Would Ohio do better
by first implementing a sales tax on online out-of-state sales instead of expanding the in-state sales taxes to cover services?
It's a thought some are asking and we are, too.
As shopping has moved online, brick-and-mortar shops in some cases have been reduced to virtual showrooms. Customers view products artfully displayed in stores and then go online to escape the sales tax.
It is estimated that tax revenues lost annually to online sales exceed $11 billion nationally. In 2011, the University of Cincinnati released the results of a study that estimated Ohio's loss by not collecting sales taxes on online sales exceeded $200 million annually. The study also indicated that taxing online sales would create 11,0000 new jobs in retailing in Ohio because the playing field of in-state retailers versus online retailing would be a fairer one.
For sure, not applying a sales tax on out-of-state online sales puts bricks and mortar stores, those we all refer to as Main Street, at a competitive disadvantage.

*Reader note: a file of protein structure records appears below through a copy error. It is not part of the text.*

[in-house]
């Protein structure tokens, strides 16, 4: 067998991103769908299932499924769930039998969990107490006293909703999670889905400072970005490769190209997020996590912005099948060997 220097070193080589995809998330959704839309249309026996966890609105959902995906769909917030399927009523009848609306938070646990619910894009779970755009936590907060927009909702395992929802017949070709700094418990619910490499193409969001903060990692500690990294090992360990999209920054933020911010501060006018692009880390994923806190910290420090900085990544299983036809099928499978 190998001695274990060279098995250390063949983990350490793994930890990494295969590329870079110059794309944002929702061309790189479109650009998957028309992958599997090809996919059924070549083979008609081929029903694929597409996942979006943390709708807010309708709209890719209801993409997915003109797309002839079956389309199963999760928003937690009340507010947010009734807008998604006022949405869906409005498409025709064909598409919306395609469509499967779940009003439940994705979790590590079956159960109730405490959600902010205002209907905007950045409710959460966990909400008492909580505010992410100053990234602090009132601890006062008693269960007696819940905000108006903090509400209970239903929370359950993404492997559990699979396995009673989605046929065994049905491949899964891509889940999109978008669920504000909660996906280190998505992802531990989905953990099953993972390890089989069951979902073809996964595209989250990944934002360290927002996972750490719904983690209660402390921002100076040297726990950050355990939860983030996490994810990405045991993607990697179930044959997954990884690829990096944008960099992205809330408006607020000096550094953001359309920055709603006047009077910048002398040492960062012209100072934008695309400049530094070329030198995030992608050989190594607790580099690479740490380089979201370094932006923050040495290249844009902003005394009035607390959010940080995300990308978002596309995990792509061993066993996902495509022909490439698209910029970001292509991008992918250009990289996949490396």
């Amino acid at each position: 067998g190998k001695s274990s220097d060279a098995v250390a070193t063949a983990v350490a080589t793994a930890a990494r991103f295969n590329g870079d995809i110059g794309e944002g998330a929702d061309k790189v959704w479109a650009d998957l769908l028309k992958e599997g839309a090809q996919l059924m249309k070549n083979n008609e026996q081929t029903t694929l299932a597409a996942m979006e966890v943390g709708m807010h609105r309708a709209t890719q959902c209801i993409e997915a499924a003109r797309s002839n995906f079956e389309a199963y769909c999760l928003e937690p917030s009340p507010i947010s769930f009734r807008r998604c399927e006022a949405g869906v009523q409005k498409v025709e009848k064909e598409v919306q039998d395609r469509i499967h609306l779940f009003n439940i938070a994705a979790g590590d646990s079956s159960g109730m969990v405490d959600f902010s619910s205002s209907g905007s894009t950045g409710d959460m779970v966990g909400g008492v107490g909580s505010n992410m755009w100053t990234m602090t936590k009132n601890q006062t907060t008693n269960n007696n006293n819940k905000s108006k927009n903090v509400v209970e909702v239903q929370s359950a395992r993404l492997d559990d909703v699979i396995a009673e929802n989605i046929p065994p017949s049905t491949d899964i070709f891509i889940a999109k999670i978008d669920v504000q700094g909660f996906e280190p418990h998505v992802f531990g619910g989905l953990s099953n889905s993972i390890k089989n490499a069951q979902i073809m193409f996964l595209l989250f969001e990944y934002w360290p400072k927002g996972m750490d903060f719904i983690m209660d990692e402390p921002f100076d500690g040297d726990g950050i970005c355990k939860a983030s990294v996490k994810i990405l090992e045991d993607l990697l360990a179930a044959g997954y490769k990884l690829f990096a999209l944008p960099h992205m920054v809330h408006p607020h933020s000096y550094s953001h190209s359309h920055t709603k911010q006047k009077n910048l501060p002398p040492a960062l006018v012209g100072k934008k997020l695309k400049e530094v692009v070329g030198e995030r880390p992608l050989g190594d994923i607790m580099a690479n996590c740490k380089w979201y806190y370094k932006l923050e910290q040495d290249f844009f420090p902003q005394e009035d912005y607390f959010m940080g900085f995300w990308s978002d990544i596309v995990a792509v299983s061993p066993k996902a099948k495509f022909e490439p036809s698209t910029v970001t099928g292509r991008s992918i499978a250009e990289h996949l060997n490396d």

Because the Interstate Commerce Clause forbids state tariffs, taxing businesses located outside the state is an unclear proposition and most states have limited out-of-state taxation to those companies that maintain some kind of bricks and mortar facilities, usually a warehouse or distribution center, in state.
In recent years, however, bricks and mortar retailers, feeling they are operating at a competitive disadvantage, have been pushing a Marketplace Fairness Act at the federal level that is gaining steam. Amazon, likely to emerge the nation's largest retailer surpassing even Walmart, is now supporting such federal legislation while eBay remains opposed to it.
Regardless of the Act's outcome, Ohio should be scrutinizing possible opportunities to levy its sales tax on those who sell products online to those of us who live in the state. Our neighbor, Indiana, is scheduled to apply such a tax starting January 2014.
Ohio should be looking at such opportunities, too. Doing so might produce enough revenue to enable Gov. John Kasich to reduce the state income tax, his pursued goal, and still keep the level of public services high.